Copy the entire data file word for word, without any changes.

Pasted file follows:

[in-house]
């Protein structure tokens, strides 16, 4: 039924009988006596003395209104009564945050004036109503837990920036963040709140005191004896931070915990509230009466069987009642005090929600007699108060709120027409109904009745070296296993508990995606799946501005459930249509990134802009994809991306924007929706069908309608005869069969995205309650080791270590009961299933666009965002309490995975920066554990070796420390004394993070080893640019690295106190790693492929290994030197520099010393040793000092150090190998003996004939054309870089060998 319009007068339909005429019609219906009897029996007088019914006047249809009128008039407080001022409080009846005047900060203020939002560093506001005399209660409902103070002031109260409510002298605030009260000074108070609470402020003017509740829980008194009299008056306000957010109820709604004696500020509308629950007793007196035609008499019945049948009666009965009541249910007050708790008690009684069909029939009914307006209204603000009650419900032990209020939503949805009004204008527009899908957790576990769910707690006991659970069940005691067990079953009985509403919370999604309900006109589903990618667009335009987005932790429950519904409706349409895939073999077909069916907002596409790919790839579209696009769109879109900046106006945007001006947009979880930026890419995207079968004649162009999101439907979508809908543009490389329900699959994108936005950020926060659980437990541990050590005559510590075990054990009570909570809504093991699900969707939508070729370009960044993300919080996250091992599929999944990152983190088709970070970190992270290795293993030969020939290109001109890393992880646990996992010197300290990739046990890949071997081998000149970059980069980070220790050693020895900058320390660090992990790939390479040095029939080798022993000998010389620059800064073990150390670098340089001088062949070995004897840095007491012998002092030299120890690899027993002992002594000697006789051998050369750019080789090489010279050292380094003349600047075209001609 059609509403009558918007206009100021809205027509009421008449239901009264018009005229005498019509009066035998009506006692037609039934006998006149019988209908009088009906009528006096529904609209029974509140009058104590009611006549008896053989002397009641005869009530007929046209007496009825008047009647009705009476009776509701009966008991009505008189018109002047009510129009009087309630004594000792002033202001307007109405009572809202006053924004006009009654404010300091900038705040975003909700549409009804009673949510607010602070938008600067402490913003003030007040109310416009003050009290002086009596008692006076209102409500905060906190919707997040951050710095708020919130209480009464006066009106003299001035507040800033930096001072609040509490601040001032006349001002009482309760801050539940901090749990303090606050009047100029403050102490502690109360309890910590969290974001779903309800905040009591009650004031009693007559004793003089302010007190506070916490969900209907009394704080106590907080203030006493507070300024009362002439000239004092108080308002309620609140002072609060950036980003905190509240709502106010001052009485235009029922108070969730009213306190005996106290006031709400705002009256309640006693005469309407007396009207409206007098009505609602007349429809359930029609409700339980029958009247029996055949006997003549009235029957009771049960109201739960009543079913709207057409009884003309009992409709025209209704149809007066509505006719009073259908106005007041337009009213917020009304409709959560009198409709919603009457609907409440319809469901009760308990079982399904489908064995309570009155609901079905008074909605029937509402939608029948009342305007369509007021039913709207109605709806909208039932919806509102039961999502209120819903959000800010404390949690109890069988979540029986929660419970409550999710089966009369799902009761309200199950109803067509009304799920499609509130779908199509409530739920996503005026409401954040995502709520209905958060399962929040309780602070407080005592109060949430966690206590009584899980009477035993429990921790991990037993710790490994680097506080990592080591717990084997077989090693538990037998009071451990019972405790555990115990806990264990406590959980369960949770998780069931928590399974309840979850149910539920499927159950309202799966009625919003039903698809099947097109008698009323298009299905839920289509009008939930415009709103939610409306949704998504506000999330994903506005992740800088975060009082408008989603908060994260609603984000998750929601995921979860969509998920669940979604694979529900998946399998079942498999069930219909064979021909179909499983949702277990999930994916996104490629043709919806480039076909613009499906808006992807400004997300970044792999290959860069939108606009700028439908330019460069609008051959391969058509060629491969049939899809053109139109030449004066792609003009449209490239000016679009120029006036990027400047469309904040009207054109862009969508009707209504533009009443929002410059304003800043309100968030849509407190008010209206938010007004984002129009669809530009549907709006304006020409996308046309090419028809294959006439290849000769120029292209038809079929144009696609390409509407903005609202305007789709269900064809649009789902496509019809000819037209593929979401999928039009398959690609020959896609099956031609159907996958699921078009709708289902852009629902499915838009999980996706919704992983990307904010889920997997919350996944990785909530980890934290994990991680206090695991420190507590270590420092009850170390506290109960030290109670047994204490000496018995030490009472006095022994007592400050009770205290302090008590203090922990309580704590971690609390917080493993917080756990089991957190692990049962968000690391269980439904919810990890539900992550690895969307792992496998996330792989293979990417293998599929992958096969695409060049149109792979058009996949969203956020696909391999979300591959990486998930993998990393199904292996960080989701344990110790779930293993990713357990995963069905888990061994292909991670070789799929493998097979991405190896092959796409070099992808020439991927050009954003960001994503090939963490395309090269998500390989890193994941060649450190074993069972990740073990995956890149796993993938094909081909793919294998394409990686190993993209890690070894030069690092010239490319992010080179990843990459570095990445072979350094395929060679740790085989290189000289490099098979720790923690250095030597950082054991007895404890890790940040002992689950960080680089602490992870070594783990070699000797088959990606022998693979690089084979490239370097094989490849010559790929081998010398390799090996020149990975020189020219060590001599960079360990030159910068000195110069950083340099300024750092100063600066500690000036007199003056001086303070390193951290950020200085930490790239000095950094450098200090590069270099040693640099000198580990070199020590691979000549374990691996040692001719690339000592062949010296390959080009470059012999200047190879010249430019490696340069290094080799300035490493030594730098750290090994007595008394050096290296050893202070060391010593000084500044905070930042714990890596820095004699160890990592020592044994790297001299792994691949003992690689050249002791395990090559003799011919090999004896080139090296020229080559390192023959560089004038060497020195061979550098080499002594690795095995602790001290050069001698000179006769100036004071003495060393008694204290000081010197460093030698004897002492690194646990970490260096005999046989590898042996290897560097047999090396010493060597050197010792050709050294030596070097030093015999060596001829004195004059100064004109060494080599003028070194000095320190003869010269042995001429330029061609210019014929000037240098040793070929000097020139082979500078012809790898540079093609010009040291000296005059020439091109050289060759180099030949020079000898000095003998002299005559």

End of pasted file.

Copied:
[in-house]
């Protein structure tokens, strides 16, 4: 039924009988006596003395209104009564945050004036109503837990920036963040709140005191004896931070915990509230009466069987009642005090929600007699108060709120027409109904009745070296296993508990995606799946501005459930249509990134802009994809991306924007929706069908309608005869069969995205309650080791270590009961299933666009965002309490995975920066554990070796420390004394993070080893640019690295106190790693492929290994030197520099010393040793000092150090190998003996004939054309870089060998 319009007068339909005429019609219906009897029996007088019914006047249809009128008039407080001022409080009846005047900060203020939002560093506001005399209660409902103070002031109260409510002298605030009260000074108070609470402020003017509740829980008194009299008056306000957010109820709604004696500020509308629950007793007196035609008499019945049948009666009965009541249910007050708790008690009684069909029939009914307006209204603000009650419900032990209020939503949805009004204008527009899908957790576990769910707690006991659970069940005691067990079953009985509403919370999604309900006109589903990618667009335009987005932790429950519904409706349409895939073999077909069916907002596409790919790839579209696009769109879109900046106006945007001006947009979880930026890419995207079968004649162009999101439907979508809908543009490389329900699959994108936005950020926060659980437990541990050590005559510590075990054990009570909570809504093991699900969707939508070729370009960044993300919080996250091992599929999944990152983190088709970070970190992270290795293993030969020939290109001109890393992880646990996992010197300290990739046990890949071997081998000149970059980069980070220790050693020895900058320390660090992990790939390479040095029939080798022993000998010389620059800064073990150390670098340089001088062949070995004897840095007491012998002092030299120890690899027993002992002594000697006789051998050369750019080789090489010279050292380094003349600047075209001609 059609509403009558918007206009100021809205027509009421008449239901009264018009005229005498019509009066035998009506006692037609039934006998006149019988209908009088009906009528006096529904609209029974509140009058104590009611006549008896053989002397009641005869009530007929046209007496009825008047009647009705009476009776509701009966008991009505008189018109002047009510129009009087309630004594000792002033202001307007109405009572809202006053924004006009009654404010300091900038705040975003909700549409009804009673949510607010602070938008600067402490913003003030007040109310416009003050009290002086009596008692006076209102409500905060906190919707997040951050710095708020919130209480009464006066009106003299001035507040800033930096001072609040509490601040001032006349001002009482309760801050539940901090749990303090606050009047100029403050102490502690109360309890910590969290974001779903309800905040009591009650004031009693007559004793003089302010007190506070916490969900209907009394704080106590907080203030006493507070300024009362002439000239004092108080308002309620609140002072609060950036980003905190509240709502106010001052009485235009029922108070969730009213306190005996106290006031709400705002009256309640006693005469309407007396009207409206007098009505609602007349429809359930029609409700339980029958009247029996055949006997003549009235029957009771049960109201739960009543079913709207057409009884003309009992409709025209209704149809007066509505006719009073259908106005007041337009009213917020009304409709959560009198409709919603009457609907409440319809469901009760308990079982399904489908064995309570009155609901079905008074909605029937509402939608029948009342305007369509007021039913709207109605709806909208039932919806509102039961999502209120819903959000800010404390949690109890069988979540029986929660419970409550999710089966009369799902009761309200199950109803067509009304799920499609509130779908199509409530739920996503005026409401954040995502709520209905958060399962929040309780602070407080005592109060949430966690206590009584899980009477035993429990921790991990037993710790490994680097506080990592080591717990084997077989090693538990037998009071451990019972405790555990115990806990264990406590959980369960949770998780069931928590399974309840979850149910539920499927159950309202799966009625919003039903698809099947097109008698009323298009299905839920289509009008939930415009709103939610409306949704998504506000999330994903506005992740800088975060009082408008989603908060994260609603984000998750929601995921979860969509998920669940979604694979529900998946399998079942498999069930219909064979021909179909499983949702277990999930994916996104490629043709919806480039076909613009499906808006992807400004997300970044792999290959860069939108606009700028439908330019460069609008051959391969058509060629491969049939899809053109139109030449004066792609003009449209490239000016679009120029006036990027400047469309904040009207054109862009969508009707209504533009009443929002410059304003800043309100968030849509407190008010209206938010007004984002129009669809530009549907709006304006020409996308046309090419028809294959006439290849000769120029292209038809079929144009696609390409509407903005609202305007789709269900064809649009789902496509019809000819037209593929979401999928039009398959690609020959896609099956031609159907996958699921078009709708289902852009629902499915838009999980996706919704992983990307904010889920997997919350996944990785909530980890934290994990991680206090695991420190507590270590420092009850170390506290109960030290109670047994204490000496018995030490009472006095022994007592400050009770205290302090008590203090922990309580704590971690609390917080493993917080756990089991957190692990049962968000690391269980439904919810990890539900992550690895969307792992496998996330792989293979990417293998599929992958096969695409060049149109792979058009996949969203956020696909391999979300591959990486998930993998990393199904292996960080989701344990110790779930293993990713357990995963069905888990061994292909991670070789799929493998097979991405190896092959796409070099992808020439991927050009954003960001994503090939963490395309090269998500390989890193994941060649450190074993069972990740073990995956890149796993993938094909081909793919294998394409990686190993993209890690070894030069690092010239490319992010080179990843990459570095990445072979350094395929060679740790085989290189000289490099098979720790923690250095030597950082054991007895404890890790940040002992689950960080680089602490992870070594783990070699000797088959990606022998693979690089084979490239370097094989490849010559790929081998010398390799090996020149990975020189020219060590001599960079360990030159910068000195110069950083340099300024750092100063600066500690000036007199003056001086303070390193951290950020200085930490790239000095950094450098200090590069270099040693640099000198580990070199020590691979000549374990691996040692001719690339000592062949010296390959080009470059012999200047190879010249430019490696340069290094080799300035490493030594730098750290090994007595008394050096290296050893202070060391010593000084500044905070930042714990890596820095004699160890990592020592044994790297001299792994691949003992690689050249002791395990090559003799011919090999004896080139090296020229080559390192023959560089004038060497020195061979550098080499002594690795095995602790001290050069001698000179006769100036004071003495060393008694204290000081010197460093030698004897002492690194646990970490260096005999046989590898042996290897560097047999090396010493060597050197010792050709050294030596070097030093015999060596001829004195004059100064004109060494080599003028070194000095320190003869010269042995001429330029061609210019014929000037240098040793070929000097020139082979500078012809790898540079093609010009040291000296005059020439091109050289060759180099030949020079000898000095003998002299005559």